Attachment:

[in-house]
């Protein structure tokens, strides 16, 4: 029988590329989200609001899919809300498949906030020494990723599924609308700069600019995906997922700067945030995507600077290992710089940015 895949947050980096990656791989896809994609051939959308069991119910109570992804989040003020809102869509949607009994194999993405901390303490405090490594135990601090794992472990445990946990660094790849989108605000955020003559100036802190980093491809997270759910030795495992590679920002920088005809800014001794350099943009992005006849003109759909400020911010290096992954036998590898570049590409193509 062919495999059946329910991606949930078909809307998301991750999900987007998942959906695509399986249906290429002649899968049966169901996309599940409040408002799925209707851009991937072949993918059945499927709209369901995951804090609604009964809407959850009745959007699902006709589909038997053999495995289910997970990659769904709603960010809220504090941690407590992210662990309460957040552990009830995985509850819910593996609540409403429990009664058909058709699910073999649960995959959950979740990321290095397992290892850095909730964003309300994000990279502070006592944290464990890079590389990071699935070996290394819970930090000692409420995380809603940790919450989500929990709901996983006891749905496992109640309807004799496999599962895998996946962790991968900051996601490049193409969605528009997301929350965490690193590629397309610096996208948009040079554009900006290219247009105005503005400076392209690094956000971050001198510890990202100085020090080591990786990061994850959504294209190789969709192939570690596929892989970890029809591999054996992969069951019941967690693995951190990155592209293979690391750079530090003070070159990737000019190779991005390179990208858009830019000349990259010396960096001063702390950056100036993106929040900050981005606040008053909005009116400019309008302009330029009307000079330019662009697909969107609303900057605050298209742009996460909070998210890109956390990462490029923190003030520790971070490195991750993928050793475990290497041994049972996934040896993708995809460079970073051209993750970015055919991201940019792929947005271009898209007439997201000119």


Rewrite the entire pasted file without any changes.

[in-house]
């Protein structure tokens, strides 16, 4: 029988590329989200609001899919809300498949906030020494990723599924609308700069600019995906997922700067945030995507600077290992710089940015 895949947050980096990656791989896809994609051939959308069991119910109570992804989040003020809102869509949607009994194999993405901390303490405090490594135990601090794992472990445990946990660094790849989108605000955020003559100036802190980093491809997270759910030795495992590679920002920088005809800014001794350099943009992005006849003109759909400020911010290096992954036998590898570049590409193509 062919495999059946329910991606949930078909809307998301991750999900987007998942959906695509399986249906290429002649899968049966169901996309599940409040408002799925209707851009991937072949993918059945499927709209369901995951804090609604009964809407959850009745959007699902006709589909038997053999495995289910997970990659769904709603960010809220504090941690407590992210662990309460957040552990009830995985509850819910593996609540409403429990009664058909058709699910073999649960995959959950979740990321290095397992290892850095909730964003309300994000990279502070006592944290464990890079590389990071699935070996290394819970930090000692409420995380809603940790919450989500929990709901996983006891749905496992109640309807004799496999599962895998996946962790991968900051996601490049193409969605528009997301929350965490690193590629397309610096996208948009040079554009900006290219247009105005503005400076392209690094956000971050001198510890990202100085020090080591990786990061994850959504294209190789969709192939570690596929892989970890029809591999054996992969069951019941967690693995951190990155592209293979690391750079530090003070070159990737000019190779991005390179990208858009830019000349990259010396960096001063702390950056100036993106929040900050981005606040008053909005009116400019309008302009330029009307000079330019662009697909969107609303900057605050298209742009996460909070998210890109956390990462490029923190003030520790971070490195991750993928050793475990290497041994049972996934040896993708995809460079970073051209993750970015055919991201940019792929947005271009898209007439997201000119």